Technology Column - End of Year Lists
by Shaun Wilden
* Please note this article was written at the end of 2014.
I’m writing this at the time of year when media sources start to compile their ‘best of’ lists. Therefore, inspired by that theme, I bring you the three apps I have enjoyed most this year from an educational standpoint. That is not to say that they are apps that came out this year, but ones I have got the most out of, be it with students, trainees or teachers.
First up has to be iMovie (1) trailer, the often-overlooked gem that comes as part of Apple’s iMovie. I wrote at the beginning of the year about learning from outside of the profession and iMovie is one of those things I learned. The sheer simplicity of trailer has made it the ideal project to show off the potential of tablets in language education. If you’re coming to the DoS conference, you’ll see first hand how easy it is when I do a session on it. In a nutshell, iMovie trailer provides a template for pretty much every genre of movie trailer. The idea is that the user simply adds photos to a template to create a trailer. You can see an example of a finished one below, it also happens to be my favourite of the many that I’ve overseen this year:
On seeing the trailer you might wonder how iMovie trailer aids language learning, after all there is little language in the trailer itself. However, that comes in the planning and evaluating. A trailer needs to be planned. For example the class (or groups in a class) can discuss what the topic is going to be and which template to use? Once these are decided then the students need to decide upon 12 -18 photos and videos clips to realize their trailer. All this being done in English provides an excellent focus for language production. An additional boon is that it doesn’t require the class to have tablets, one will do as all the planning can be done on paper and photos taken on the students’ own phones. To assist in the planning, the website learninginhand.com has produced downloadable versions of the templates (3).
App number two is Aurasma (4) I’ll visit that more in the next issue. Often described as the app that allows you to create a Harry Potter style daily prophet, it has gained more popularity in education as the year has gone on, being recently reviewed on Edudemic (5). It does take a little learning (to make your own you need to have an account on aurasma studio), but once you have got to grips with how it works the virtual reality classroom is ready for you to embrace. From interactive flashcards to wall displays that come alive, there are many ways to use the app in the classroom and a good starting place for ideas is the kleininspriation blog (6)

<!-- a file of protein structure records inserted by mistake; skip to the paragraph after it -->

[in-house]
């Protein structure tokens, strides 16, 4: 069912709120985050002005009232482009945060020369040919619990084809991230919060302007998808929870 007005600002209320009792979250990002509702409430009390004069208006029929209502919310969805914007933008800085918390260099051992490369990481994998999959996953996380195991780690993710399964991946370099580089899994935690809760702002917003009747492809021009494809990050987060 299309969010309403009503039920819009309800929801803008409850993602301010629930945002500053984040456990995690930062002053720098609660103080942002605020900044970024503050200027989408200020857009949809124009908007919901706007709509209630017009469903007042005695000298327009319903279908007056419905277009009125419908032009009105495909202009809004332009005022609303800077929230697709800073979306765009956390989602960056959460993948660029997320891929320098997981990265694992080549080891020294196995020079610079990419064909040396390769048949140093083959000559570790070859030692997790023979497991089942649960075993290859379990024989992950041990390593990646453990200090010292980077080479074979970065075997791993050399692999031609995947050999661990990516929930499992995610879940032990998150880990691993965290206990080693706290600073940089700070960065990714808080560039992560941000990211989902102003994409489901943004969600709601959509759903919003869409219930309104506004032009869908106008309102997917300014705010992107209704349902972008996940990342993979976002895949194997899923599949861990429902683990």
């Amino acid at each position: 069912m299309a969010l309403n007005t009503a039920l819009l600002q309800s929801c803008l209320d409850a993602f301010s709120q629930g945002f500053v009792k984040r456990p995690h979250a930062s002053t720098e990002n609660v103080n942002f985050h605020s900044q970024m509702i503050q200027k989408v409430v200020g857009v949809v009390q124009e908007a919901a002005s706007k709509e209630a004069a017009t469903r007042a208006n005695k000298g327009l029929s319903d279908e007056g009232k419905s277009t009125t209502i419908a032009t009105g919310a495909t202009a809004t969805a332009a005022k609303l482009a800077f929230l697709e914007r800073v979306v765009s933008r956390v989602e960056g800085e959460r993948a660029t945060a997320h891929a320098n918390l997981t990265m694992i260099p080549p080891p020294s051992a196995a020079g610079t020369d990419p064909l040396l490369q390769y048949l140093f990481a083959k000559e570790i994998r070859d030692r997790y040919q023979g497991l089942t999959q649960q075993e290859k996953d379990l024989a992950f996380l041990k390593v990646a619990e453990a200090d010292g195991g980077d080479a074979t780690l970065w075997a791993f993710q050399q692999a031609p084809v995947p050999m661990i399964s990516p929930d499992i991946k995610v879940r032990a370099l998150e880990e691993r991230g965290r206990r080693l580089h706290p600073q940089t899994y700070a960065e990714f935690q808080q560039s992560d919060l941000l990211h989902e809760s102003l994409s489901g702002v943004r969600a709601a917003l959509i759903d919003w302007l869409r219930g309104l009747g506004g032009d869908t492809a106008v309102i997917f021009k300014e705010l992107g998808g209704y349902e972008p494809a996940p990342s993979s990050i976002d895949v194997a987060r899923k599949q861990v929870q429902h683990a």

My third choice is one of my favourite finds this year, Plotagon (7). It works on computers as well as iPads but I have only used the iPad version. You should also note that it is a freemium app so for some things you need to pay, though the free parts are enough for a creative project. Simply speaking, Plotagon turns the written word into video and as such can be the spark for creative writing and language practice. Imagine the motivation from a story-writing lesson where the story comes to life.
As you can see from the image, on the left hand side of the app you have a place to write a script. Here you type dialogue, stage directions and even audience reactions. This is then realized in video as you can see in the top right of the image. Once finished the video can be exported to youtube (or Facebook) for people to view.
So that’s it, three apps to add creativity to your classroom. I always say the tablet (or phone) in the classroom is not there simply because we can use it. Using them as tools must give added ‘value’ to the language learning process and I reckon all three of these apps provide a catalyst for both creative and motivating projects and a lot of language practice for any age of student.
Author’s Bio: Shaun Wilden has been involved in English language teaching for over twenty years. He is currently the International House World Organisation Teacher Training Coordinator. He also maintains several online teaching sites including ihonlinetraining.net and is interested in the application of technology to teaching. He is a moderator of the twitter
#eltchat group which meets every Wednesday to discuss issues and ideas in ELT and membership secretary of the IATEFL Learning Technologies SIG. Feel free to follow him @shaunwilden or read his blog (shaunwilden.com). When not sitting at a computer, Shaun enjoys growing food in his garden and then cooking it.